Figure 4: Do you remember those days when you would spend 15 minutes finding the right remote control? Then you would spend another half hour choosing a film to watch with just only an hour of free time. Wouldn’t it be irritating to have to search through your collection of AIs just to find the right one to assist you with your work? Image courtesy of J. Bakker Ijmuiden, CC BY 2.0, via Wikimedia Commons. URL:

Multimodal models are trained on massive amounts of data, including text, images, and audio. During this process, the model learns to recognize semantic relationships between input and output in different formats. For example, the model can relate an audio clip of a word “hello” and its text representation, or recognize the image, audio, and textual description of a thunderstorm as related aspects of the same event. This ability to understand the connection between different input and output formats allows the model to interpret the user’s input and respond accordingly.

By bridging the gap between AI and human-like understanding, multimodal models enable new possibilities for utilizing technology. These models allow machines to process information and respond to our needs in a more comprehensive and sophisticated manner.

Example Use Case 1: Business Insight

The rise of big data in the early 2000s revolutionized corporate decision-making, emphasizing the value of data and the necessity for accessing tools. The data allow businesses to make strategic decisions, informed by facts, metrics, and insights, a process known as data-driven decision-making. However, accessing these data requires significant technical expertise to translate everyday language into complex machine language queries. Once the outcome is obtained, it still often requires technical interpretation to translate it into business insight.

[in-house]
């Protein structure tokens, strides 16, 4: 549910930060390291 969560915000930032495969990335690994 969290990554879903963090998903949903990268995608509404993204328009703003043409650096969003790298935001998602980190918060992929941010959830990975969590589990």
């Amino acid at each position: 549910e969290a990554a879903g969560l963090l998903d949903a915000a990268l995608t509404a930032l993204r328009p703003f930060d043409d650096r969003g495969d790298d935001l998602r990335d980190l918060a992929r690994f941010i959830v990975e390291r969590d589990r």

Figure 5: This SQL command for PostgreSQL calculates how much, on average, each type of member spent in May 2024. It uses technical terms that are not obvious to most audiences, except technical geeks. Image courtesy of the author.

Business leaders face challenges daily and many decisions need to be made. Obtaining the right data to drive the decision is an important step that might take a lot of time, and, more often than not, the decision cannot wait. This is the way multimodal models enter the stage. By understanding and translating human language into machine language for data handling, the models enable the information in the data warehouses to be accessed with natural language. Furthermore, the retrieved data can be complex and difficult to understand. Frankly, most people won’t be able to understand that. Multimodal models can also present the data in simpler formats, such as charts or graphs, along with summaries that highlight key messages to the user and guide the decision-making process in the right direction.

Figure 6: (Left) This example of a business report shows the monthly sales performance of three fictitious SKUs. Image courtesy of the author. (Right) The response from Gemini-1.5-flash-001 when asked the question “Which month has the highest sales for each SKU?”. The response is obtained from Multimodal Prompt Design on Google Cloud Console: Image courtesy of Google Cloud Console.

Imagine an executive trying to understand the sales performance of 3 SKUs last year, a multimodal model could allow the executive to simply ask “Which month has the highest sales for SKU A, B, and C?“ The model would then present the findings: SKU A performs best in April, SKU B in October, and SKU C in April. This provides a prompt response that is also simple and easy to understand.

Example Use Case 2: Human-like Response to an Image

Advanced LLMs, such as GPT4, have demonstrated their capability to make decisions and respond conversationally, much like humans [10] [11] [12]. Leveraging this capability, LLMs have been used as assistants for various tasks, such as drafting formal articles, summarizing lengthy and tedious paragraphs into short and concise sentences, and analyzing sentiment and intent from texts. LLM-powered assistants excel at understanding user instructions and generating responses that mimic human communication.